Tuesday Tip: How to Reglaze Ceramics
by JJ Peet, 92Y Ceramics Center instructor
Ceramic pieces often come out of the kiln with glazing that is less than desirable. Re-glazing already fired work is difficult, at best, as the glaze cannot be absorbed by the non-porous clay.
A solution to this problem is to add one drop of liquid soap to 6oz of glaze that has been warmed under a heat lamp or in a kiln at a temperature of approximately 115F. The soap thickens the glaze and the warm surface allows it to adhere. The glaze or slip can then be applied by brush or poured.
While not like a bisque surface, the combination creates a workable solution to an often difficult problem.
Master the art of the glaze yourself and join JJ Peet for a class in Handbuilidng and Wheel this fall!
Tuesday Tip: How to Reglaze Ceramics
May we present… the stars and creative team of Outlander! The new Starz series, based on the beloved books by Diana Gabaldon, took over 92Y tonight for an advanced screening of the show and a panel discussion with the cast. You can watch the livestream of the panel NOW, here!
#MusicMonday The “Long, Long Way” from WWI
Today is the 100th anniversary of the start of World War I, and the unofficial start of the 20th Century. The Great War had a profound influence on music, as it did on every aspect of life, but for today’s #MusicMonday, we’re keeping it simple and asking…
Just where is Tipperary and why is it such a long way?
“It’s a Long, Long Way to Tipperary” was one of the most popular songs among WWI British soldiers. Yet it was actually written in 1912 for the British music halls.
The opening verse tells of an immigrant from the southern Irish town of Tipperary who has come to the northern English coal town of Manchester. There, all the miners talk about the revelry to be found in London’s Piccadilly Circus and Leicester Square. But our Irish lad will have none of that; he will stay true to his sweetheart, far away.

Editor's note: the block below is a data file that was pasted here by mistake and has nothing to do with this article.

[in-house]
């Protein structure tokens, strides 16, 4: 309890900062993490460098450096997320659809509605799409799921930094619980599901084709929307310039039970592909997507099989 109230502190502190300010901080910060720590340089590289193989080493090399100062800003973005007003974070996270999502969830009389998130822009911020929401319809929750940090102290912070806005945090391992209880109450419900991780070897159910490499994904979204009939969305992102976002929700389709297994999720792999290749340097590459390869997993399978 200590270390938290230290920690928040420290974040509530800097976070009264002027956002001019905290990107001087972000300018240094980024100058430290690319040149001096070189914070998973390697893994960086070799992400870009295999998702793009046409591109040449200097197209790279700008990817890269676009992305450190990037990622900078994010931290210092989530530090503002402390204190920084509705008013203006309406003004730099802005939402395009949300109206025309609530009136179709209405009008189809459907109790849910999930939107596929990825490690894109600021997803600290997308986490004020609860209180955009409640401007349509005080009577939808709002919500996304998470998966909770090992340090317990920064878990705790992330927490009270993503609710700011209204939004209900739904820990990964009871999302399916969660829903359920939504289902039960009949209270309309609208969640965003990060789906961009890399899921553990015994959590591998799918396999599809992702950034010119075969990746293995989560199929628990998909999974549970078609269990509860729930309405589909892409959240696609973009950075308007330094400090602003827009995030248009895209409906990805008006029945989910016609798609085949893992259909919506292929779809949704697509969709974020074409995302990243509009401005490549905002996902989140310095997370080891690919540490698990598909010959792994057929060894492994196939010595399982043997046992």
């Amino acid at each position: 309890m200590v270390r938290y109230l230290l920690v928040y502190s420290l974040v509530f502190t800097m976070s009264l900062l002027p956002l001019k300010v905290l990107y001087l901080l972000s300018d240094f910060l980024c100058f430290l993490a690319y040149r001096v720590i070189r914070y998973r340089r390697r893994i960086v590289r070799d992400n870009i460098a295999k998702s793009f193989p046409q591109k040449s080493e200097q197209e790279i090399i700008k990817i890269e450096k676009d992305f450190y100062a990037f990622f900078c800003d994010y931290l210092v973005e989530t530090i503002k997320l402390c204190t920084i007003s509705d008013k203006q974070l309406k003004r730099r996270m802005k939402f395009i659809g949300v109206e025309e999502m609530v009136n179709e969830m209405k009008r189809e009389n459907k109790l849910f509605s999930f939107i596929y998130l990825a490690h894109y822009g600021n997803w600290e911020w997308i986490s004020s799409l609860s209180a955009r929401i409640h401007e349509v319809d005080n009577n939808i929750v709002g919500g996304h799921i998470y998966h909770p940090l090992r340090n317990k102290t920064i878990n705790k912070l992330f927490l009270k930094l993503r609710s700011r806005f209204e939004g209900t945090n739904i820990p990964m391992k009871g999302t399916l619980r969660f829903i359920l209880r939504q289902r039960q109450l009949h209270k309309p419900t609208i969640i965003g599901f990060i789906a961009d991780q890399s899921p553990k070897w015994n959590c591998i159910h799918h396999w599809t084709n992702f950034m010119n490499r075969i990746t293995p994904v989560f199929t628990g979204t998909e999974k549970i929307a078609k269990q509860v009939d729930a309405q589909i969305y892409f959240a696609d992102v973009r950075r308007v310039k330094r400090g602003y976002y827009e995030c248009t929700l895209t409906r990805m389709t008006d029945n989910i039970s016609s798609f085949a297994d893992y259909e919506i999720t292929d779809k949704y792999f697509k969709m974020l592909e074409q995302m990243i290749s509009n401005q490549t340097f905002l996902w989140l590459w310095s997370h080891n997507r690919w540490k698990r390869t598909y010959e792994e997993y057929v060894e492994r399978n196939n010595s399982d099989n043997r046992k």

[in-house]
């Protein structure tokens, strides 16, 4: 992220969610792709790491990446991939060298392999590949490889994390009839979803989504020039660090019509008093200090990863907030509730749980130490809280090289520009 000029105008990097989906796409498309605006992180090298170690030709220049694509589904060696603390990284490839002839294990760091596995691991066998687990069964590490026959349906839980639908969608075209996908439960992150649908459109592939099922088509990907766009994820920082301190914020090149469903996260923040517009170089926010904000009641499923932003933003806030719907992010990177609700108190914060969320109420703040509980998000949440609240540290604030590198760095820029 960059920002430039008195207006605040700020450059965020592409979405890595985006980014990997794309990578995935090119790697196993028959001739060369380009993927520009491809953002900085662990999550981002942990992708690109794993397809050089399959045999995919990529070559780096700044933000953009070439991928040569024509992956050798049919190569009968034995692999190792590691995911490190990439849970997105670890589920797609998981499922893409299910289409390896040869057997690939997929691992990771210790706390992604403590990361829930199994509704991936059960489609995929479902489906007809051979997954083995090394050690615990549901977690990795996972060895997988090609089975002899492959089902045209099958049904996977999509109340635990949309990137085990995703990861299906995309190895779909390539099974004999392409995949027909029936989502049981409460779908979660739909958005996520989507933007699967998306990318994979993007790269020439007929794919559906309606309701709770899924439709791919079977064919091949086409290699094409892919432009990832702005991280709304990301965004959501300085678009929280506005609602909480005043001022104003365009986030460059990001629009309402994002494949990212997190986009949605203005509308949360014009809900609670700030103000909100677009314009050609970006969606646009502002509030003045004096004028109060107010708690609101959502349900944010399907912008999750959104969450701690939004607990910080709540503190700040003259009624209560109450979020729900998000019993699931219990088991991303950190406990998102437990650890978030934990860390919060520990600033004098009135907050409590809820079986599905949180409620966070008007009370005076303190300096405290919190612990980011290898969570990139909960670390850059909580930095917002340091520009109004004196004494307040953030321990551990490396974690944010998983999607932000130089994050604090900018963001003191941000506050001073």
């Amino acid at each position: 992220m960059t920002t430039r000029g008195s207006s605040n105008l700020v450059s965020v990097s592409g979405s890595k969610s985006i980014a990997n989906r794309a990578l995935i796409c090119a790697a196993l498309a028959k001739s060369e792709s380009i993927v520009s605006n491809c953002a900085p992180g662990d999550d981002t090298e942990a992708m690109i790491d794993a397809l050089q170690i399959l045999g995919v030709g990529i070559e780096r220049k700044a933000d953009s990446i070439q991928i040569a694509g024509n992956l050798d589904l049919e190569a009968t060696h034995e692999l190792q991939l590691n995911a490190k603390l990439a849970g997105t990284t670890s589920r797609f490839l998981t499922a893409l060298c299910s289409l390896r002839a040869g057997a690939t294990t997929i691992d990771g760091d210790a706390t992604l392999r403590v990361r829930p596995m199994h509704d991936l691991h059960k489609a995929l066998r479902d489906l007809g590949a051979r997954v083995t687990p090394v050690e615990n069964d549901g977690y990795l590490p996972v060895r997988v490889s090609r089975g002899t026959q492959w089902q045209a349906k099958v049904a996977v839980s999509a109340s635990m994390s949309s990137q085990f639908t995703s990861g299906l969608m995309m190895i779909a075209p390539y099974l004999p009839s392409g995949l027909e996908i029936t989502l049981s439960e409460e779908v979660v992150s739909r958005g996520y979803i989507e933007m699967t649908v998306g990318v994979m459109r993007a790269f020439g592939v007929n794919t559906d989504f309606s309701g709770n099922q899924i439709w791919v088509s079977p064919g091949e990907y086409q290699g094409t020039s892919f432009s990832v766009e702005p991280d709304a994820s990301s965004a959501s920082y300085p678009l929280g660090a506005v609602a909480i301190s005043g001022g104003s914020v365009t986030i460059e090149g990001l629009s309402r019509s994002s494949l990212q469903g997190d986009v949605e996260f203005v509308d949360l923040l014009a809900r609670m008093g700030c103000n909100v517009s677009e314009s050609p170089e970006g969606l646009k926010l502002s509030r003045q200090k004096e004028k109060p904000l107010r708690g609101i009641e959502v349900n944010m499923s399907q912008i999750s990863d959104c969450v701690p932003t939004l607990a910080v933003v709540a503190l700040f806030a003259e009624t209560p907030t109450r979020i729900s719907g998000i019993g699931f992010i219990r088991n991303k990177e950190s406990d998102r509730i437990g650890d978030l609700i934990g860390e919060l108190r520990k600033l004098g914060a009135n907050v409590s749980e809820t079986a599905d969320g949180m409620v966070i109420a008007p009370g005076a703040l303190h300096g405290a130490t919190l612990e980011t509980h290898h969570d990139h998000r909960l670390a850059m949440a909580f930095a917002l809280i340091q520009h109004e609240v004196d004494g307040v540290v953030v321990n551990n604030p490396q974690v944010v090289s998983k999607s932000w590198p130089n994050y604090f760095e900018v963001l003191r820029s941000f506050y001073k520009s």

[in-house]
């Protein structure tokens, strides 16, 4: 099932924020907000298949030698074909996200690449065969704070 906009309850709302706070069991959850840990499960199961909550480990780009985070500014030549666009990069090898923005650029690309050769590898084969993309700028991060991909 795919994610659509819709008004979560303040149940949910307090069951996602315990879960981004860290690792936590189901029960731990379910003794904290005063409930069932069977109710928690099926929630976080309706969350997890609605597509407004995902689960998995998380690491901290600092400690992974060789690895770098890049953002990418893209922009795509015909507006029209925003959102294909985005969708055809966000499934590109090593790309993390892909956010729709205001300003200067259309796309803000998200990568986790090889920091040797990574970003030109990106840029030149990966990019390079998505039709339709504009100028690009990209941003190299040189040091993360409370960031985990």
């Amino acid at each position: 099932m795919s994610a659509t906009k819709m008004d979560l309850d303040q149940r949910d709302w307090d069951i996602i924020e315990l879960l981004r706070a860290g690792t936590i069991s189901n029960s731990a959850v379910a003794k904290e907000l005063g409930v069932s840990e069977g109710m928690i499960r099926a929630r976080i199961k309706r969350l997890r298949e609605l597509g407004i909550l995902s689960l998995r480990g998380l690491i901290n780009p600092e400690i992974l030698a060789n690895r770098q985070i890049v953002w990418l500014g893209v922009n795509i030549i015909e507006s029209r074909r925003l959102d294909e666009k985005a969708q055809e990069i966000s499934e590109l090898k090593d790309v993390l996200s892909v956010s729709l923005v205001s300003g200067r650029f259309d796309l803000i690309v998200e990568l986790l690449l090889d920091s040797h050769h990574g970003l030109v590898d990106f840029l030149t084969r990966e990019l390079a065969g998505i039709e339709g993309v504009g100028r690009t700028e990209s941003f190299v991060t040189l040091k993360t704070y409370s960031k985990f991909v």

Just switch Manchester coal mines to French trenches, and “Tipperary” became a huge hit among British soldiers, filled with nostalgia for the music halls—and sweethearts—back home.
All together now!
Wishing a very happy birthday to legendary TV producer Norman Lear, who turns 92 today! (One of our favorite numbers.) The creator of All In The Family, The Jeffersons, Sanford and Son, Maude and more will be here on October 14. Come hear from the man who created pop culture history!
Workout like a superhero!
Have you ever seen gym rats who do bench presses and curls all day, but can’t do something as simple as this?
What’s the use of having a superhero’s body if you can’t do super stuff?
92Y May Center personal trainer Cliff Turner wants to help men and women use their muscles for good with his new Superhero Fit series on the May Center’s Facebook page. Catch a new post every Thursday; the first entry’s already live! You feel us, bro?
We Pick Pop Culture’s 5 Best Time Travelers
We’ve all wished we had the power to time travel. Whether it was to correct a mistake (“Why did I say that?!”) or simply to experience another era (“Poodle skirts are so fetch!”), the mystical ability has eluded us. Luckily, we’ve been able to live vicariously through some of our favorite fictional characters. As we gear up for our advanced screening of Starz’ new series Outlander and talk with the series cast and author on July 28, we got to thinking of some of pop culture’s greatest time travelers. Read on to see who we picked, and if you disagree with us, beam yourself back to before you read this post.
#TuesdayTip 5 Amazing Facts About Pearls
by 92Y Jewelry Center staff
- The most valuable pearls occur spontaneously in the wild and are extremely rare. These wild pearls are referred to as natural pearls.
- Cultured or farmed pearls come from pearl oysters, and freshwater mussels make up the majority of those that are currently sold.
- Imitation pearls are also widely sold in inexpensive jewelry, but the quality of their iridescence is usually very poor. Artificial pearls are easily distinguished from genuine pearls.
- Almost all species of shelled mollusks are capable of producing pearls (formally referred to as “calcareous concretions” by some sources) of lesser shine or less spherical shape.
- Whether wild or cultured, gem quality pearls are almost always nacreous and iridescent, as is the interior of the shell that produces them—and that’s what makes them so darn popular!
Want to work with your own pearls to create something special? Join us for a stone setting class this fall!
In addition to our readings, we also announced our fall Talks today. Perhaps you’re interested in Amy Poehler being interviewed by Seth Meyers about her new book, Yes Please, on its release date in October?
That April 3 event, “Poetry Center Introductions” featured a 24-year-old John Ashbery and you can listen to the recording here.